As Picard explained to Adam Higginbotham of Wired magazine, “I realized we’re not going to build intelligent machines until we build, if not something we call emotion, then something that functions like our emotion systems.”

Today, there is an international conference and a journal dedicated to affective computing, and labs around the world continue to further the field by finding applications for their “intelligent machines” to shape how we interact with technology every day.

What about those who supported computer science in the 1970s, back when computer science looked like a pile of hole-punched papers? Computer scientists once had to suade others of the viability of a field that would later become one of the most relevant and lucrative areas of study.

What about Gregor Mendel’s investigation with pea plants in 1866? Mendel’s contemporaries criticizing his work surely did not know that he would be credited for fathering the ever-evolving field of genetics.

What about Edward Jenner’s smallpox vaccine in 1798? No one believed that the ungodly idea of infecting someone to treat someone would save millions of lives.

Did those biased against the potential, the validity of these new fields and scientific pursuits, really understand their purposes and merits? With their closed interpretations of science, did they really understand what science is and can be?
Over time, scientists have attempted to define science. Astronomer Carl Sagan asserted that “Science is a way of thinking much more than it is a body of knowledge.” Physicist Stephen Hawking describes science as “not only a disciple of reason but, also, one of romance and passion.”

Although both eloquently stated their thoughts, I am convinced by the words of chemist Marie Curie –

“I am among those who think that science has great beauty. A scientist in his laboratory is not only a technician; he is also a child placed before natural phenomena which impress him like a fairy tale. We should not allow it to be believed that all scientific progress can be reduced to mechanism, machines, gearings, even though such machinery also has its own beauty.”

I remember comparing my blue sled to my brother’s invisible submarine, and I hold onto my creation a little tighter. Maybe there is something more to science than my brother’s sophisticated machines. When my younger self stood in her room, surrounded by her Lego bricks, she shouldn’t have diminished the progress she had made in her Lego laboratory, just because she didn’t use pulleys or interlocking gears.

I shouldn’t have been so close-minded against my own science, just because the world around me was biased against my ideas. From my studies, I hypothesized, I tested, I built upon my past results. My world needed science, but it didn’t need what had already been done, or was already deemed acceptable. It needed my own input. Call my ideas biased, call them faulted. But without the individuals interpreting and solving their world’s struggles using their own definitions, science would cease to develop.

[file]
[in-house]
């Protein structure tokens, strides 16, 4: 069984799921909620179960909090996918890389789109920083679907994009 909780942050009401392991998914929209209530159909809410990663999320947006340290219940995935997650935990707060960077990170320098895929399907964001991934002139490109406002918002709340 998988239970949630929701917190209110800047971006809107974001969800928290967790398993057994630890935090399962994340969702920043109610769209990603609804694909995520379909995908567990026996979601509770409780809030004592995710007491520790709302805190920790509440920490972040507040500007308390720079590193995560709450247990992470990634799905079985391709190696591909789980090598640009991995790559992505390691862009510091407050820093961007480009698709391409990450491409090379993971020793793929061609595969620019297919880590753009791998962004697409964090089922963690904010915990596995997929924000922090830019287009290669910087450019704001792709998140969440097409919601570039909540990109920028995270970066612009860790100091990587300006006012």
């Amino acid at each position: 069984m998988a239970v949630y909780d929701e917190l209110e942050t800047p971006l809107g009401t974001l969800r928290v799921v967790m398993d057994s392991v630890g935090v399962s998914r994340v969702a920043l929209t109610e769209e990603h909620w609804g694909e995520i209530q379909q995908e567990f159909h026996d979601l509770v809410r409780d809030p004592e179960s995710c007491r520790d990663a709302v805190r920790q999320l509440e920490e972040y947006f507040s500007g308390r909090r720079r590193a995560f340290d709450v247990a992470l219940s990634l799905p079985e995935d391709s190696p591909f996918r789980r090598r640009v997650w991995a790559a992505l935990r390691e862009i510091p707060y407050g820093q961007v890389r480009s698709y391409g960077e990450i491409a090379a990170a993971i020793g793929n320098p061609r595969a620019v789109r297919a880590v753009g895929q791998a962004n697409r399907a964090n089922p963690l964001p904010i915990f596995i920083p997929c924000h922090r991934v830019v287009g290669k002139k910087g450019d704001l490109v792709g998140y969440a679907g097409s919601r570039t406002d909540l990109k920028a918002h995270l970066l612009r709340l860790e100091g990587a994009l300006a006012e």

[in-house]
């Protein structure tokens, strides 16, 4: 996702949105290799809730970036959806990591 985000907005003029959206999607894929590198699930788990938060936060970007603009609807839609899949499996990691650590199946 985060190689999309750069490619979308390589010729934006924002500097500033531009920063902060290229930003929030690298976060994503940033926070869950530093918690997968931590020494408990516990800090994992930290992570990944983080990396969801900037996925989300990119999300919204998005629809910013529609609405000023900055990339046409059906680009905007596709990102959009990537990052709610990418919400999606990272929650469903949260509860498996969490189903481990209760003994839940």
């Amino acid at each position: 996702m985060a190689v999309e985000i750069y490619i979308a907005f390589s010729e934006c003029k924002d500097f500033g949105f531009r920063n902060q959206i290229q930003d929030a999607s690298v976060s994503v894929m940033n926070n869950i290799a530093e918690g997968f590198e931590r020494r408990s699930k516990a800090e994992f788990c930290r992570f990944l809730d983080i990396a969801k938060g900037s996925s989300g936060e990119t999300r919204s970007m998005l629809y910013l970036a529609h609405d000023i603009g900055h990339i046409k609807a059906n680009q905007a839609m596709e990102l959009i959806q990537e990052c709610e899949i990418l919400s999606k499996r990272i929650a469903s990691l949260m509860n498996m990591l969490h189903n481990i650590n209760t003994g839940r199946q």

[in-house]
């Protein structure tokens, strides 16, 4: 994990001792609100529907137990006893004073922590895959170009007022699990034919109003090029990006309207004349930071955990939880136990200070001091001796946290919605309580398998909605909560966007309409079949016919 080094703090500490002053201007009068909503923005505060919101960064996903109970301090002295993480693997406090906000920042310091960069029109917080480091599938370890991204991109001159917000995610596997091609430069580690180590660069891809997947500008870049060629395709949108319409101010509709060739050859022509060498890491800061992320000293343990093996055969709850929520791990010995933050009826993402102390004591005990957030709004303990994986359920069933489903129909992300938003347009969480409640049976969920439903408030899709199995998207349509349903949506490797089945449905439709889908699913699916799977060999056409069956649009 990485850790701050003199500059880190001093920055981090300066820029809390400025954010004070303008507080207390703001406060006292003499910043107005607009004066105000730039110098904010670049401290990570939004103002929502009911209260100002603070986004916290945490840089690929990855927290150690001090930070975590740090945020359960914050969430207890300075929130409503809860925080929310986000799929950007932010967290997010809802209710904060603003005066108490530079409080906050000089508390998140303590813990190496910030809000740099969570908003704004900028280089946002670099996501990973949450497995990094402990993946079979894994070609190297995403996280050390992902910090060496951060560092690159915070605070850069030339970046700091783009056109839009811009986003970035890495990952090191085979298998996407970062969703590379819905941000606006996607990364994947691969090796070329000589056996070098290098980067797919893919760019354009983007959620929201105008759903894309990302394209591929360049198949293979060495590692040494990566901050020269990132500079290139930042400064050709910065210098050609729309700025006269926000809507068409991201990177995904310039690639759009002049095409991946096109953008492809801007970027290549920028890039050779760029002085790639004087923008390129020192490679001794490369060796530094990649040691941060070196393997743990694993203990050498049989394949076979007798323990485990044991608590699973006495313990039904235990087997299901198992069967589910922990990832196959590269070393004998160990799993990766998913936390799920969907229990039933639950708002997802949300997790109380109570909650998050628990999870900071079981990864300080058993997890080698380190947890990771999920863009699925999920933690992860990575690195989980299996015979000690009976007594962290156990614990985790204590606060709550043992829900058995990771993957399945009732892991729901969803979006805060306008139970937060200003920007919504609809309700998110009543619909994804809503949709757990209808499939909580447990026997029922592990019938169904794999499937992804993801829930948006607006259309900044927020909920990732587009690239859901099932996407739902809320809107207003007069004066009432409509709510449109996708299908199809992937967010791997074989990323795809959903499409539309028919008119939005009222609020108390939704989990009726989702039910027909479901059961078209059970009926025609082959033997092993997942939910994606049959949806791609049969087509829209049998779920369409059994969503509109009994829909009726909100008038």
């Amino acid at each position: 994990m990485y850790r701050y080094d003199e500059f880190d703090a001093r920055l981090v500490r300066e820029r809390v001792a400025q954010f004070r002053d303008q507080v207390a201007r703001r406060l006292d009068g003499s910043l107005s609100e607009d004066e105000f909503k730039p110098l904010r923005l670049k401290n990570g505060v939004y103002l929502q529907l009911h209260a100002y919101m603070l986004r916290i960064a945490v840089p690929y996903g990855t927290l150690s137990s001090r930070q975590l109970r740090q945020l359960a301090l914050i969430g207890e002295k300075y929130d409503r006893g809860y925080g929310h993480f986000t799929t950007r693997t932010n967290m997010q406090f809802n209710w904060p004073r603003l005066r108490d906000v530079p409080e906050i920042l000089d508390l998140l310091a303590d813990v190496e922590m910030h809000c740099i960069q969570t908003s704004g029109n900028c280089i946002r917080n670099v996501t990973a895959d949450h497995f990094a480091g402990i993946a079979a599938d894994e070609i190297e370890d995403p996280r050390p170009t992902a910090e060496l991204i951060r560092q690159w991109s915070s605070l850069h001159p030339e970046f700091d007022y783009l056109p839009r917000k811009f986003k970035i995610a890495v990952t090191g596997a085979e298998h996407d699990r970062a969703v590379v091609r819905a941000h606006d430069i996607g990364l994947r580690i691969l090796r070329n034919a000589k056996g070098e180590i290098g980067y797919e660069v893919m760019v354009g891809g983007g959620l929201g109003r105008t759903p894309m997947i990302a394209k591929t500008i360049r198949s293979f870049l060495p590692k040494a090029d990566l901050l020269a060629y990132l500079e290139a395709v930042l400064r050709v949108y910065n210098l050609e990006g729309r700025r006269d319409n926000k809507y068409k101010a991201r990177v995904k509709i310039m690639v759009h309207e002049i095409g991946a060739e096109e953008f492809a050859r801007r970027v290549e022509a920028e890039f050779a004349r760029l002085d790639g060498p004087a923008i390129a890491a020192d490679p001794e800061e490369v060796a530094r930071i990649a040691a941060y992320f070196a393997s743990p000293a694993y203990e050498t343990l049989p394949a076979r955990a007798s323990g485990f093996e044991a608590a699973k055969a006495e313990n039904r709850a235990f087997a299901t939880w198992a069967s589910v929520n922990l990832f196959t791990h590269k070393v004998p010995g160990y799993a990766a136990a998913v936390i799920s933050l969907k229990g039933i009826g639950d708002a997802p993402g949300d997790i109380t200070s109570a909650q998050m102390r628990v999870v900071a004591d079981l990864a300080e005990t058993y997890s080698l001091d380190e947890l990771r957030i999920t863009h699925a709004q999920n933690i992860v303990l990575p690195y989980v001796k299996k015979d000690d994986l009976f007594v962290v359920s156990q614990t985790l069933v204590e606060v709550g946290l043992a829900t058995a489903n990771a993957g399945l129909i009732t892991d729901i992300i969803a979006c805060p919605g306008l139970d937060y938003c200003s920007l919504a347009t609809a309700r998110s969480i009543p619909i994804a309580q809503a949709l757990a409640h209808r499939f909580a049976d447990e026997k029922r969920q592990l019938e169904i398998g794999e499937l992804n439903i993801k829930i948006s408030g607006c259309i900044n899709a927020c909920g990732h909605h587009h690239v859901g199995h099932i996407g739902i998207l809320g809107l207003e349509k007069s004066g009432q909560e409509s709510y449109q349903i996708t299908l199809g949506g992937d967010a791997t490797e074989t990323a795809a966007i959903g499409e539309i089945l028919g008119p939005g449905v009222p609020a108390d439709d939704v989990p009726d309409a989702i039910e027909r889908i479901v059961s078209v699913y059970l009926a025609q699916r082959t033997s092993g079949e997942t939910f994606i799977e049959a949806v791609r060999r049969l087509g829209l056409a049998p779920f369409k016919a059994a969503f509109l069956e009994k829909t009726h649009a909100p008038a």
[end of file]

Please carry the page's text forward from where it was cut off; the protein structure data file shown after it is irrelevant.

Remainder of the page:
Scientists continue to stand in their laboratories in child-like wonder, enraptured by the phenomena that enchant them, in all shapes and forms. Science is about discovering what you find beautiful in your world, and working, playing, in order to fulfill your personal curiosity and the needs of your imagination.

Let’s sit down. Let’s open up those boxes filled with possibilities. Throw away the instructions.

Let’s play.

The Good and Bad of Bias and Prejudice in Science

By Jonathan Chan
3rd Place Winner, Yale Scientific Magazine National Essay Competition 2014
Milton Academy
Milton, Massachusetts

Scientists take pride in using the scientific method that dictates testing a hypothesis dispassionately with objective experiments, scrutinizing that the results are replicable, presenting all the data for independent peer review, and addressing any dissenting views vigorously. Over the years, scientists have been very successful in creating the public myth that they love second guessing their own hypotheses to safeguard themselves from unintentional bias and prejudice. This rigorous process has enabled science to become exalted as an arbiter of truth by most people. In reality, however, scientists behave very differently and bias in scientific research is in fact quite common; a steadily growing number of published papers have been found to be not replicable, calling into question the validity of many widely accepted hypotheses.

Scientists are humans, with personal beliefs and values. It is human nature to look for evidence to support one’s beliefs. A fundamental flaw of human nature is its love for being proven right and hate for being proven wrong. This flaw causes scientists to unconsciously find data to confirm their preferred hypotheses or preconceptions, and they overlook – even disregard – evidence that is contrary. This phenomenon is known to psychologists as “confirmation bias”. A study of the efficacy of Chinese acupuncture is an interesting example of how cultural beliefs of scientists affect their research. Clinical experiments on acupuncture performed in Asia overwhelmingly support its therapeutic effectiveness, while trials implemented in the West show inconclusive results.